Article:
Antientam: the Battle that Changed the Course of the American Civil War
Author: James M. McPherson
Category: Antietam, Battle of, Md., 1862
A masterful portrait of the bloody one-day battle that turned the tide of the American civil war By September 1862 the war was at a crossroads, with Robert E. Lee's Confederate Army poised to take Washington. But when the Confederates crossed the Virginia border to invade Maryland, the resulting battle at Antietam on 17 September provided the critical victory the Union needed. It crushed the Confederate hopes of British intervention and allowed Abraham Lincoln to deliver the Emancipation Proclamation to end slavery - changing the war for reunion into a fight for freedom. But it was also the bloodiest single day in American history, as more then 6,000 soldiers lost their lives between Antietam Creek and the Potomac River. In Crossroads of Freedom, James M. McPherson gives a compelling account of this pivotal battle, the events that led up to it and its aftermath.
From the Pulitzer Prize–winning author of Battle Cry of Freedom, a powerful new reckoning with Jefferson Davis as military commander of the Confederacy “The best concise book we have on the subject… McPherson is… our most distinguished scholar of the Civil War era.” —The New York Times Book Review History has not been kind to Jefferson Davis. Many Americans of his own time and in later generations considered him an incompetent leader, not to mention a traitor. Not so, argues James M. McPherson. In Embattled Rebel, McPherson shows us that Davis might have been on the wrong side of history, but that it is too easy to diminish him because of his cause’s failure. Gravely ill throughout much of the Civil War, Davis nevertheless shaped and articulated the principal policy of the Confederacy—the quest for independent nationhood—with clarity and force. He exercised a tenacious hands-on influence in the shaping of military strategy, and his close relationship with Robert E. Lee was one of the most effective military-civilian partnerships in history. Lucid and concise, Embattled Rebel presents a fresh perspective on the Civil War as seen from the desk of the South’s commander in chief. From the Trade Paperback edition.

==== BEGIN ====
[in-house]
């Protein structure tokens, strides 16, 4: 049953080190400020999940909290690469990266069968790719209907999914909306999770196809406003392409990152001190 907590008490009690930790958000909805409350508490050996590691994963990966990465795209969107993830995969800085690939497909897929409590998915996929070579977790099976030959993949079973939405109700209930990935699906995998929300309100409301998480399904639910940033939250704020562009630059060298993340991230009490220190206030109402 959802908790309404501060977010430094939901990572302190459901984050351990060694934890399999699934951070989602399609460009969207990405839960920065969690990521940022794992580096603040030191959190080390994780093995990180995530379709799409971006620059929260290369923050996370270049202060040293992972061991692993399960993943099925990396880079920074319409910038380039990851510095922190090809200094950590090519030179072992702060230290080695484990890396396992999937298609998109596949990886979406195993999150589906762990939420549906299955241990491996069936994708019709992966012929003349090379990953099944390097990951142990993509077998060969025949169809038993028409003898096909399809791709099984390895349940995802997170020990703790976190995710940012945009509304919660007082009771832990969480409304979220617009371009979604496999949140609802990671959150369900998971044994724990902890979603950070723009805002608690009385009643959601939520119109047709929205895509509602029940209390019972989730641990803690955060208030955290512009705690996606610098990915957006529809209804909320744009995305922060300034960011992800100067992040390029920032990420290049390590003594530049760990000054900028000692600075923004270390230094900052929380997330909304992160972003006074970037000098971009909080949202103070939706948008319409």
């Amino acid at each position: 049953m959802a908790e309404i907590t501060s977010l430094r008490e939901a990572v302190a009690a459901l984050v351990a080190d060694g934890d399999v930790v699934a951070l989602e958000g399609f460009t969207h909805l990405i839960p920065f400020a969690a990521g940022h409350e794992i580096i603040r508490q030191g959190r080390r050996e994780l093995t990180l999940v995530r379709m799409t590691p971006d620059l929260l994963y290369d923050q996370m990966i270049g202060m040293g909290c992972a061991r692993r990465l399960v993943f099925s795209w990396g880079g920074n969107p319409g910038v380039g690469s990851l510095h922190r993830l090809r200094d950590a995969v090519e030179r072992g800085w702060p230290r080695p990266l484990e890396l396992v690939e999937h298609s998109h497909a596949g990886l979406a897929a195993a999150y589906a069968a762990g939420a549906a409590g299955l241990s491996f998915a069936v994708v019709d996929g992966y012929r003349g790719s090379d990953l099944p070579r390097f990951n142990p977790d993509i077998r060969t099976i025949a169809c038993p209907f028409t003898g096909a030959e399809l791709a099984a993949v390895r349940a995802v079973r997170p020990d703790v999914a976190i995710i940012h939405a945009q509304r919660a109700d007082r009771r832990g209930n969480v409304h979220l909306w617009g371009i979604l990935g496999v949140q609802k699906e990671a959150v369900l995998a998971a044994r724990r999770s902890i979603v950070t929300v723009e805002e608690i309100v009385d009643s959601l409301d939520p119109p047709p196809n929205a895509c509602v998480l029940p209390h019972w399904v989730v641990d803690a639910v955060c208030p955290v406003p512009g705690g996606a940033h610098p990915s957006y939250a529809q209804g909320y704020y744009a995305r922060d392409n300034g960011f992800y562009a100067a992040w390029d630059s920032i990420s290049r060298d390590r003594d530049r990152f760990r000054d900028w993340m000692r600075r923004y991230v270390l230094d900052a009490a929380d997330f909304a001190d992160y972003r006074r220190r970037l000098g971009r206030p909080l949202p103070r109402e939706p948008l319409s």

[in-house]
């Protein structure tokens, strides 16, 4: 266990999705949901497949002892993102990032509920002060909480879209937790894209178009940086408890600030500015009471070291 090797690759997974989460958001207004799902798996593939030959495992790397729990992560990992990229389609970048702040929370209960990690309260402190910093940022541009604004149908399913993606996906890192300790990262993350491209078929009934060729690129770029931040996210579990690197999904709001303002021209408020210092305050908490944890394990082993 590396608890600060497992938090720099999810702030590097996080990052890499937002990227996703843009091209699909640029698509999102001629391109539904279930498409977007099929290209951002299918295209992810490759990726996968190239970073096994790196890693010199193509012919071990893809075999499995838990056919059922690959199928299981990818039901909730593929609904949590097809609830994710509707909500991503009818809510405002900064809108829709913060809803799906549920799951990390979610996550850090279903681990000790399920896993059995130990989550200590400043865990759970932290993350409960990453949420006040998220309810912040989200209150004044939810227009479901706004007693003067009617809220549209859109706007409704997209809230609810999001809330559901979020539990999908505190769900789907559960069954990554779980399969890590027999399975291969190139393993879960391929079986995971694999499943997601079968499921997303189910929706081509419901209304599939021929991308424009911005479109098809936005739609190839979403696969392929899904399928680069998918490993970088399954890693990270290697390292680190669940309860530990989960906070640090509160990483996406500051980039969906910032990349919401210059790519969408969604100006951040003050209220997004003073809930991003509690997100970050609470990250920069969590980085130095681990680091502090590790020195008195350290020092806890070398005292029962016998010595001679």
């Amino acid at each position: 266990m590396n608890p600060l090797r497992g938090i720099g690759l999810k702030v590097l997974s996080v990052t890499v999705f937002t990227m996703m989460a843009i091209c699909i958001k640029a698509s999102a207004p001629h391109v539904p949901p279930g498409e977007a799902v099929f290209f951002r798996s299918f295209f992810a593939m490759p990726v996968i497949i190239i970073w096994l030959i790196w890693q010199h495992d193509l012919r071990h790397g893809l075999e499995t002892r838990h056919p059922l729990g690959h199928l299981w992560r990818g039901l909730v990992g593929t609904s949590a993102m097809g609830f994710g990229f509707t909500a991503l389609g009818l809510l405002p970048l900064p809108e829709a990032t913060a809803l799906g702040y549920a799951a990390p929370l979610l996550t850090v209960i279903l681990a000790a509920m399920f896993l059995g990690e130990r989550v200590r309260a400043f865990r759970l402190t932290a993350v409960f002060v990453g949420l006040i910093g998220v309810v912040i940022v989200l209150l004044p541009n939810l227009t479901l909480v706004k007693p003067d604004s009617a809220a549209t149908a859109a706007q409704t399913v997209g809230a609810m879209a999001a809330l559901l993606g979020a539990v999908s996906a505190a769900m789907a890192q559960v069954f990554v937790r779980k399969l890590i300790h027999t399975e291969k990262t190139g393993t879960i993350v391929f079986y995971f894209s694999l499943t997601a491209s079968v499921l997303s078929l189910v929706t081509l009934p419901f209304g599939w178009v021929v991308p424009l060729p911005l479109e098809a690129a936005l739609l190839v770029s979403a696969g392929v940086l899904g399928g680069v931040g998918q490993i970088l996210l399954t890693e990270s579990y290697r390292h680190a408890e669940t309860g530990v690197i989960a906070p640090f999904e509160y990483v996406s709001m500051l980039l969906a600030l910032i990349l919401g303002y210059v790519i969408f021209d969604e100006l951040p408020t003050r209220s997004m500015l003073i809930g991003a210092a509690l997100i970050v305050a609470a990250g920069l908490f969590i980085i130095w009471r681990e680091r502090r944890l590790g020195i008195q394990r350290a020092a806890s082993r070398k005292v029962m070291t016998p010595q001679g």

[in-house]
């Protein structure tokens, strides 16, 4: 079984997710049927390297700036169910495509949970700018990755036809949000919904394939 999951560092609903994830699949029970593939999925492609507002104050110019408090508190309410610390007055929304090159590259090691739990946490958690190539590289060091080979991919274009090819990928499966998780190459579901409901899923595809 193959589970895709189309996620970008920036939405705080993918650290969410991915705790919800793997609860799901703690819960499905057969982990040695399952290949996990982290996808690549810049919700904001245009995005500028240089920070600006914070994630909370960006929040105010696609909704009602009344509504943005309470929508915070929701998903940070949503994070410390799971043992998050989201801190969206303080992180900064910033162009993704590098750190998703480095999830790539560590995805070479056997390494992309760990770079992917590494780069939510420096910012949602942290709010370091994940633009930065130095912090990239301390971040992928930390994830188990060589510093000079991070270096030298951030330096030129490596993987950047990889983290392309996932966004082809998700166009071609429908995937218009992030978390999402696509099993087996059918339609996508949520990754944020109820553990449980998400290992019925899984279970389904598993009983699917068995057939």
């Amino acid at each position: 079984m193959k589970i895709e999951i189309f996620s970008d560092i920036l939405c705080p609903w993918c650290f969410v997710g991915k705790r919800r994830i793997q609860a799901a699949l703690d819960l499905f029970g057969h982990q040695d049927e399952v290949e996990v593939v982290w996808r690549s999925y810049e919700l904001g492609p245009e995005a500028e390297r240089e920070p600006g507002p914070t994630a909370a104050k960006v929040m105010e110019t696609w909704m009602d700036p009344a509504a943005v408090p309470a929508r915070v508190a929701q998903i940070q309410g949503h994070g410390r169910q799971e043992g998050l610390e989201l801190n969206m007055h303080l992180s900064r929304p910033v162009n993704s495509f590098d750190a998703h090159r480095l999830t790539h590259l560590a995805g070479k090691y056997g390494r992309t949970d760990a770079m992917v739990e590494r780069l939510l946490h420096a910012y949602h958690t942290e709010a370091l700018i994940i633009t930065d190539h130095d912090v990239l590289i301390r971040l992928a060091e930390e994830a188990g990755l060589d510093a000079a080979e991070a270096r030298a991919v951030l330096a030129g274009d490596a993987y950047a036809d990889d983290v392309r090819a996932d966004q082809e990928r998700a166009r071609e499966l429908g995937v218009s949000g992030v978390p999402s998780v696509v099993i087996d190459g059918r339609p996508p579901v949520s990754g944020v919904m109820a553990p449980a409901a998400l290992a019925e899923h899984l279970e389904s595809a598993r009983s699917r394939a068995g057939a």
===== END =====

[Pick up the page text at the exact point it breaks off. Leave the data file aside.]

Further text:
This book takes a new approach to teaching and learning early US history from 1763 to 2001 at A level. It meets the needs of teachers and students studying for today's revised AS and A2 exams. In a unique style, The United States, 1763-2001 focuses on the key topics within the period. Each topic is then comprehensively explored to provide background, essay writing advice and examples, source work and historical skills exercises. The key topics featured include: * the struggle for the Constitution, 1763-1877 * the American Civil War * Franklin D. Roosevelt and the New Deal * foreign policy, 1890-1991 * civil rights, 1863 - 1992. Using essay styles and source exercises from each of the exam boards - AQA, Edexcel and OCR - this book is an essential text for students and teachers.